Russian President Vladimir Putin welcomed NATO’s selection of former Norwegian prime minister Jens Stoltenberg as its new head, saying yesterday the pair had “very good relations,” but that it was up to the West to improve ties.
Relations between Russia and the NATO military alliance are at their worst since the Cold War following Russia’s seizure of Ukraine’s Crimean Peninsula, a move Putin on Thursday said was partly influenced by NATO’s expansion into eastern Europe.
In an interview with the state-run Rossiya TV station, to be broadcast later yesterday, Putin indicated that the appointment of Stoltenberg, who is to take over in October, could help ties.
“We have very good relations, including personal relations. This is a very serious, responsible person,” Putin said, according to a pre-transmission transcript provided to news organizations.
“But let’s see how he will develop relations in his new capacity,” he said in the interview, for the Russian news show Vesti yesterday with Sergei Brilyov.
In a sign of his strained ties with current NATO Secretary-General Anders Fogh Rasmussen, Putin repeated an accusation that the former Danish prime minister had secretly taped and leaked a private conversation between them, a charge Rasmussen has denied.
Putin said there was no reason relations between Russia and the West can not improve, but that it was up to the West to make that happen.
“I think there is nothing that would hinder a normalization and normal cooperation” with the West, Putin said. “This does not depend on us. Or rather not only on us. This depends on our partners.”
Putin did not name any specific measures that the West should take.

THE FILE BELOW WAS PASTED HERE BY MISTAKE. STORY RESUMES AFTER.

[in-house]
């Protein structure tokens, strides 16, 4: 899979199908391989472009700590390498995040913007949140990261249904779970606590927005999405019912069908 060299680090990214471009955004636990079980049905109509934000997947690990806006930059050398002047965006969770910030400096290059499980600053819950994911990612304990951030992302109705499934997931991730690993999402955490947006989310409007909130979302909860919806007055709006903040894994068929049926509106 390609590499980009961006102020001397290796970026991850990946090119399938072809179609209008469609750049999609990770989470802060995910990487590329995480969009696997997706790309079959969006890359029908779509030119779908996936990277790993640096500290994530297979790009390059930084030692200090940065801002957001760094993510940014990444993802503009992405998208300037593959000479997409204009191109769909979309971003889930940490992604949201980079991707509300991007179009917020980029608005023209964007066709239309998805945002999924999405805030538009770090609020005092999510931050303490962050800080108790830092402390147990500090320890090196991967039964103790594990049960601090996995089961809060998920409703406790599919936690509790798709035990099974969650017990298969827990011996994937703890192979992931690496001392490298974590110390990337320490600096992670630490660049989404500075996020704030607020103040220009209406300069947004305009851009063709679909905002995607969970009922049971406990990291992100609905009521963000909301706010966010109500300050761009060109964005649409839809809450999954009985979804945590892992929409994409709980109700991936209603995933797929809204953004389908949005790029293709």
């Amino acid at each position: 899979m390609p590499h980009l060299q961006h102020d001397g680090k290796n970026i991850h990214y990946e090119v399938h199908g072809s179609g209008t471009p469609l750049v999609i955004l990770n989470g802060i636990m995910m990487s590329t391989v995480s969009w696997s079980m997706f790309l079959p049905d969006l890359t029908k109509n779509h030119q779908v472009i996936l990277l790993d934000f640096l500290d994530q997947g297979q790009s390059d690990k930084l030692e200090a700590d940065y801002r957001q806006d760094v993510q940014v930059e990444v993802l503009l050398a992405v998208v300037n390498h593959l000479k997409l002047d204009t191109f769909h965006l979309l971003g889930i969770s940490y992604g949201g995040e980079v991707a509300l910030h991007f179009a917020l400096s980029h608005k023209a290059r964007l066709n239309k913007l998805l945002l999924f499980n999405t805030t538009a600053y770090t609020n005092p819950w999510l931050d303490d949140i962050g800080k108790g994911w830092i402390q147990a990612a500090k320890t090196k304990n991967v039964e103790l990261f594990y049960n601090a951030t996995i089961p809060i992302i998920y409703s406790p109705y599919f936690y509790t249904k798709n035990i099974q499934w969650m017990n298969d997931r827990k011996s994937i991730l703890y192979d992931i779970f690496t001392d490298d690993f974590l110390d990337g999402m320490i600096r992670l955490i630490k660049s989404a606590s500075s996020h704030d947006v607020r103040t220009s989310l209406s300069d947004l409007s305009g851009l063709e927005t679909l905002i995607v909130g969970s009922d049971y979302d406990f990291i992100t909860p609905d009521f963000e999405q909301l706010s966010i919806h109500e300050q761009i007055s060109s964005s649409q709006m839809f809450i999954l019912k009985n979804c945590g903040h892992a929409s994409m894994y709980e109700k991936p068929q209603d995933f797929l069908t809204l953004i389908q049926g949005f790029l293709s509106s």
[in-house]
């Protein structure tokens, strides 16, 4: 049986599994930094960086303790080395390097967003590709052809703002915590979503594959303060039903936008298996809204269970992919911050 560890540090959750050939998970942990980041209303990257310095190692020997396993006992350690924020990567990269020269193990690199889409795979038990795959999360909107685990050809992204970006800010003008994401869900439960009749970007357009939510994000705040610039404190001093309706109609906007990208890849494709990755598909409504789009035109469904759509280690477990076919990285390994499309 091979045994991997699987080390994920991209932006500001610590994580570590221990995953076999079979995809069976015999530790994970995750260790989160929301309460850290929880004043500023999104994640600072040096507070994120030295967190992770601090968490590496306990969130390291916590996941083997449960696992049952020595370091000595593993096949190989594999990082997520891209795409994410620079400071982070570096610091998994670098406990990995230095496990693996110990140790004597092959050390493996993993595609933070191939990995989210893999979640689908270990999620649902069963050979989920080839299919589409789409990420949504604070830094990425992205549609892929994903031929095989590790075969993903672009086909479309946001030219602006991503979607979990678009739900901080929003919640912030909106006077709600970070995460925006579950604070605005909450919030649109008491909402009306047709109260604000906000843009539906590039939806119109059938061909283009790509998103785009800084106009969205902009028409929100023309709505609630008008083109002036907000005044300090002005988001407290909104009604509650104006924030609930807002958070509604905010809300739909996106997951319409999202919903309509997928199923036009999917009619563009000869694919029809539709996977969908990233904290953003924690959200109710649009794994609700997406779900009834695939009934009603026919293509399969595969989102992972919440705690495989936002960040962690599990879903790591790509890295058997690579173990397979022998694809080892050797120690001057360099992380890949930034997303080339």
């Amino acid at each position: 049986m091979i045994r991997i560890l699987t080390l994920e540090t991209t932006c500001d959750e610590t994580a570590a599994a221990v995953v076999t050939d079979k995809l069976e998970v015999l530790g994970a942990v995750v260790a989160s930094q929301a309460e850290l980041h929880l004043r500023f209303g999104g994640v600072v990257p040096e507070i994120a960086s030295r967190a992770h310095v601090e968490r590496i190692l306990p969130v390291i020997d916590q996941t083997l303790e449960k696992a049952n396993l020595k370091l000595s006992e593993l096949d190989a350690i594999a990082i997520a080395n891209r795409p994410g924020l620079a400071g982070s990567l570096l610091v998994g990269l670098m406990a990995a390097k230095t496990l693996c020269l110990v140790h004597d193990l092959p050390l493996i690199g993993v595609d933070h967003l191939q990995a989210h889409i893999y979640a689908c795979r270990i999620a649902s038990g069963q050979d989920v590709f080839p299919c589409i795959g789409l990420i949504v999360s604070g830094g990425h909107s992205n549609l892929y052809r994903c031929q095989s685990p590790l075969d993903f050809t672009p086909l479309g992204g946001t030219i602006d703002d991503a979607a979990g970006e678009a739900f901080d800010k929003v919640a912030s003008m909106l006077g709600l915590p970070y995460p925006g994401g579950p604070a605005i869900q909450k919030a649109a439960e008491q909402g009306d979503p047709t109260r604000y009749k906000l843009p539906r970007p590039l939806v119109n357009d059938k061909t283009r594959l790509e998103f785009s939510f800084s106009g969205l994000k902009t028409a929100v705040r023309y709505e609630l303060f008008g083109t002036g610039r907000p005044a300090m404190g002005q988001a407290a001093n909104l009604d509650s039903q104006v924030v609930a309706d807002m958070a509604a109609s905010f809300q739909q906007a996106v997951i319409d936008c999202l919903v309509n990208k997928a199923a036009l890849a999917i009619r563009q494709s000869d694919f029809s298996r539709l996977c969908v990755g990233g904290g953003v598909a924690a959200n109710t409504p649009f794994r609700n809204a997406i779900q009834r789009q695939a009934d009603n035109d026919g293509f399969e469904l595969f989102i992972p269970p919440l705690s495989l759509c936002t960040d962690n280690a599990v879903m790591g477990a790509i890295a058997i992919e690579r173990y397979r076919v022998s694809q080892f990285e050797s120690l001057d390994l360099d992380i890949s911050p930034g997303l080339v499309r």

However, his spokesman on Friday indicated that a lack of respect from the West was a major factor, saying it was treating Russia like a “guilty schoolboy.”
In a sign of the difficulty of reaching a compromise on the position of Crimea, which the West considers part of Ukraine, Putin said he would award medals to Russians who served during its seizure.
“Of course, there will be state decorations,” he said.
He also rejected criticism of Crimea’s referendum on independence, which took place under Russian occupation, saying that 83 percent of the peninsula’s voters went to the polls, something it would have been “impossible” to stage.
He dismissed comparisons made by Western analysts between Russia’s “anti-terror” operations in Chechnya in the 1990s and actions being taken by the Ukrainian government against pro-Russian separatists.
“These were properly formed, well prepared groups who were supplied and armed from aboard. This is a big difference,” Putin said.
Meanwhile, US President Barack Obama made clear his “disgust” at anti-Jewish leaflets handed out in eastern Ukraine’s main city, his top national security aide said on Friday.
The pamphlets telling Jews to register or be expelled were distributed in the city of Donetsk and sparked global outrage and fears of a Nazi-style pogrom.
“The president expressed his disgust quite bluntly,” Obama’s National Security Advisor Susan Rice said. “I think we all found word of those pamphlets to be utterly sickening, and they have no place in the 21st century.”
Rice said that US Secretary of State John Kerry, who condemned the leaflets on Thursday in Geneva, Switzerland, had made US objections clear to Russian Minister of Foreign Affairs Sergei Lavrov.